Thursday, August 4, 2011

Seven things I hate about Parkinson’s disease

#7 – Retiring at 35. Some people might think it would be a good thing to leave the work force at the age of 35, and there are times when I would agree. Except for the constant pain and the inability to do much of anything, yeah – not having to get up in the morning and go to work is kind of a perk.

#6 – Not being able to do housework. This one sounds a bit like a perk as well. The problem is, I would like for the house to be clean. Clutter screams at me, especially when it is not my clutter. Clutter barely whispers to Hubby, and I don’t think that the kids hear it at all. This is my punishment for always being in a hurry when I was healthy – I had the “It’s faster and easier for me to do it myself” attitude. There is a window where the kids want to help, but their help is actually more work for Mom than doing it myself. That window closes, snaps shut really, without any warning, and then the window in which they are perfectly capable of helping but they don’t want to opens up, and that’s the window that stays open forever. Or at least until they grow up and have families of their own...
(I need to add here that my girls are helping a lot more now – they don’t volunteer their services, but they can be bribed. Cash is good.)

#5 – “Restless and Exhausted. I hate it when I am too restless to stay in a chair or in bed, but I am too exhausted to get up and do something. This is a dichotomy that causes insanity.

#4 – The constant vacillation between “on” and “off.” I know – the medical jargon is rather tricky to navigate. “On” refers to the state in which my medication and whatever it is that the deep brain stimulator implant does, and you wouldn’t even know that I have Parkinson’s. “Off” is when my brain/body connection is severed, and I go though one of the various states of being that I have come to accept as normal.

#3 - The loss of impulse control. This is apparently a side effect of one of the medications that is helping me to be able to walk when I am “on.” This medication has been shown to create or exacerbate gambling addiction. I am blaming it for my shopping addiction – especially since I have discovered the joys of online shopping. I also had to notify the drivers’ license people that I am on this drug, which led to #2...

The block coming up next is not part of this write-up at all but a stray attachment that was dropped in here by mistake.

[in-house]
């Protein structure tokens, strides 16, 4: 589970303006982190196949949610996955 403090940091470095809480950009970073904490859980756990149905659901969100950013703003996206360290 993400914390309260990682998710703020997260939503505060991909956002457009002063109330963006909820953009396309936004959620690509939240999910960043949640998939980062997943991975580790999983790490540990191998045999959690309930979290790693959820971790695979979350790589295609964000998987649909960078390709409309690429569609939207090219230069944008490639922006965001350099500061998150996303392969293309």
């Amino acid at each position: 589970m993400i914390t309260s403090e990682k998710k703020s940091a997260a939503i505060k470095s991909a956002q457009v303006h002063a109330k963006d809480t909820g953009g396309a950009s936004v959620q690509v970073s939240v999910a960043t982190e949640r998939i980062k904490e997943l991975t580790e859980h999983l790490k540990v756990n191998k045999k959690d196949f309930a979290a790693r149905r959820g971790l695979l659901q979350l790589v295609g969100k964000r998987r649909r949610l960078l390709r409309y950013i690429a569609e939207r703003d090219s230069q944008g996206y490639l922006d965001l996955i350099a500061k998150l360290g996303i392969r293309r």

#2 – Loss of my drivers’ license. This has seriously hampered my shopping addiction, driving me to the underground world of online shopping, that miry pit – such a tantalising enticement – I just order stuff and they bring it to my house...and:

#1 – The number one thing I hate about Parkinson’s disease is the isolation that it brings. I am not even going to church because of the dystonic muscle spasm attacks that I experience almost every morning. The only thing I can do during these attacks is to lie in bed (if I am lucky – otherwise the floor) and just wait it out. Sometimes they last a few minutes, but often a few hours. A group of my friends from church invited me to go for breakfast with them one morning, and I really tried. One of the ladies came to pick me up and I managed to get dressed and put on make- up, but then the spasms started again. They only lasted only a few minutes, so my friend waited, and then I got up – and they started again...twice. I eventually had to give up and just stay home.
And now my voice is affected, so that sometimes my speech is halting, and sometimes it is gone altogether. This makes phone conversations almost impossible; especially when I call my friend who also has Parkinson’s and has the same problem with her voice. Our conversations would be hilarious, if they were not so exacerbating.
That is my rant for today. Thank you for reading. I must add that the symptoms come and go, in a daily cycle, and most days I have several hours when I have hardly any symptoms at all. But it is a nasty disease.

1 comment:

  1. I can't even imagine. Thank you for the insight into your days. I remember how little your girls where when this all began. And now your baby is in Grade 12??? How did that happen. In spite of all they had to do without - things you just couldn't do as a Mom - they have turned out to be lovely girls. You are a treasure for sure. Love Susan